The rules governing arbitration are set out in the Arbitration Act 1996. In most cases the parties can choose whether to appoint a single arbitrator, or select a panel of three to five arbitrators. The role of an arbitrator varies depending on the type of dispute that is being heard. It also depends on the type of arbitration used.

In low-value consumer disputes, the arbitrator’s role is likely to be limited to making a decision on the basis of written submissions made by the parties. There are some consumer-run schemes designed to cover specific disputes, and the organisers of the schemes are responsible for appointing the arbitrator.

Employment disputes can also be resolved through arbitration. In employment disputes, the arbitrator is likely to hear both oral and written evidence and submissions from the parties. On the basis of this, they will then pass judgment. The Advice, Conciliation and Arbitration Service is responsible for appointing an arbitrator in these disputes.

An arbitrator’s decision can be subject to legal challenge under the Arbitration Act 1996. However, there is limited scope for this. There is an arbitration scheme which runs appeals. If you want to appeal a decision made by an arbitrator, you should seek expert legal advice. The costs of making an appeal can be excessive. Therefore, you should ensure you justify this expense by giving yourself the best possible chance to succeed on appeal. The best way to do this is by instructing a specialist solicitor.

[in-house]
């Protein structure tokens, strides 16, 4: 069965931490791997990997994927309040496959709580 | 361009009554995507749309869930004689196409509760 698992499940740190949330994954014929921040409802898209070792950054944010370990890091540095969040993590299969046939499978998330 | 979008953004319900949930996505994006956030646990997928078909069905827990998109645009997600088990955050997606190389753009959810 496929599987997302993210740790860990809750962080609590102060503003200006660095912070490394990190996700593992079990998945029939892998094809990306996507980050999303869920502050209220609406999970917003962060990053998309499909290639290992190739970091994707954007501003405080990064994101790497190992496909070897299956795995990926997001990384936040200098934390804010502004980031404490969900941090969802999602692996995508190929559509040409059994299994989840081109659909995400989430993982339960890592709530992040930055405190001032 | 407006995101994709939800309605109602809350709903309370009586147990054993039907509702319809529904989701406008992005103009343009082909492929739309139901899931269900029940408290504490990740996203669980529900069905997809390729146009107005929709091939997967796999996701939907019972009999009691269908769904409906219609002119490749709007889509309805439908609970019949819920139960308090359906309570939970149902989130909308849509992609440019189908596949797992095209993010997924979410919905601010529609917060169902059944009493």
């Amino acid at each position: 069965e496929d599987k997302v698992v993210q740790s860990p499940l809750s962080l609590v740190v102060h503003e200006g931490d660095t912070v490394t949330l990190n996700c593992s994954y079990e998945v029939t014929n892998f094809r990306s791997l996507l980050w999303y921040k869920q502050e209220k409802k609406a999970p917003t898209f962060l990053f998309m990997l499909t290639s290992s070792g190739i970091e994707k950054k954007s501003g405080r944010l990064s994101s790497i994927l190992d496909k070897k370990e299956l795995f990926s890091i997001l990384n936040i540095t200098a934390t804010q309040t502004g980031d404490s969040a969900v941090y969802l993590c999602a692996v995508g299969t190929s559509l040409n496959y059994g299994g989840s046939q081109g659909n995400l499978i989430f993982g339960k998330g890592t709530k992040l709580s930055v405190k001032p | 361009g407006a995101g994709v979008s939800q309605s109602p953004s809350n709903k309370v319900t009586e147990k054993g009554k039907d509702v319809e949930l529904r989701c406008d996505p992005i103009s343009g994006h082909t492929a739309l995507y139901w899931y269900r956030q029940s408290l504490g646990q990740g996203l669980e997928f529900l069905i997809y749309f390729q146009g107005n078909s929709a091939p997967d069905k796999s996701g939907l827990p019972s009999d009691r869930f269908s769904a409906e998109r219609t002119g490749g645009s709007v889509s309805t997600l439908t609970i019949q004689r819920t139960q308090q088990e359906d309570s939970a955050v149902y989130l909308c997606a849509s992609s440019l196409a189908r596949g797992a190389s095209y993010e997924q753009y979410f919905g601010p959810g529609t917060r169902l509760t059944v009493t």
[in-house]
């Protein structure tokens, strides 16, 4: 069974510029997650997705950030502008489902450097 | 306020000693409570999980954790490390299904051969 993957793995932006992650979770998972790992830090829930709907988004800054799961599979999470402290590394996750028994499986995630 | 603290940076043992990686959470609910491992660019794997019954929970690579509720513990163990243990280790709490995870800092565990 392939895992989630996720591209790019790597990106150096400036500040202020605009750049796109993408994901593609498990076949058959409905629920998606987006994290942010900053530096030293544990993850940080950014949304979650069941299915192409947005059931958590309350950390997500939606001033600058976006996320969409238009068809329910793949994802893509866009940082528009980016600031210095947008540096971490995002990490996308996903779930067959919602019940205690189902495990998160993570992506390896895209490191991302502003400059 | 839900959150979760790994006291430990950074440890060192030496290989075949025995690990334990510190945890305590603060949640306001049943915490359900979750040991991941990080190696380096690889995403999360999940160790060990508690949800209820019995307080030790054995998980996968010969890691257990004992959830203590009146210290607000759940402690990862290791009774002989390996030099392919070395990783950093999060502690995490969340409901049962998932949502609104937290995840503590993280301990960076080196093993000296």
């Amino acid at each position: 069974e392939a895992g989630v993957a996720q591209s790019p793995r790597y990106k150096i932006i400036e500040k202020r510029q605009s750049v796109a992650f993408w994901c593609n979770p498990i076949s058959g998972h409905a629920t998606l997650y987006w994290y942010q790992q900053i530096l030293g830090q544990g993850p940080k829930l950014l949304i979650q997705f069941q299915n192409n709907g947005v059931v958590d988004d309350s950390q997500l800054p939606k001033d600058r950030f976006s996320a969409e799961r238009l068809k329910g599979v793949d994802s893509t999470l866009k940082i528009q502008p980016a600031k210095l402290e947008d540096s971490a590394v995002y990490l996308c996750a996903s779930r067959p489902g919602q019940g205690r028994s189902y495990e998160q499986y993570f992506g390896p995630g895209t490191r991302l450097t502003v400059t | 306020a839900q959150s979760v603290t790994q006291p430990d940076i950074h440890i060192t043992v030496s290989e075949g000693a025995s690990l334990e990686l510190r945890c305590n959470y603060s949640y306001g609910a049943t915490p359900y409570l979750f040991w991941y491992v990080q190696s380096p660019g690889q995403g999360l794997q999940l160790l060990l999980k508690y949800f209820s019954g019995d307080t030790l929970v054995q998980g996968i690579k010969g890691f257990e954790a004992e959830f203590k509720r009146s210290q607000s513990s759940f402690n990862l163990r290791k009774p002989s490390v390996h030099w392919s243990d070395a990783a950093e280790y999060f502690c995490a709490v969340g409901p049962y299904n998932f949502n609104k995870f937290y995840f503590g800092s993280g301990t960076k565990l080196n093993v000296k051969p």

If you would like to obtain legal advice and information on arbitration, Caven can put you in touch with a local specialist commercial solicitor / arbitrator free of charge. So, if you have any questions or would like our help in finding local commercial solicitors / arbitrator please call us on 08001 221 2299 or complete the web-form above.

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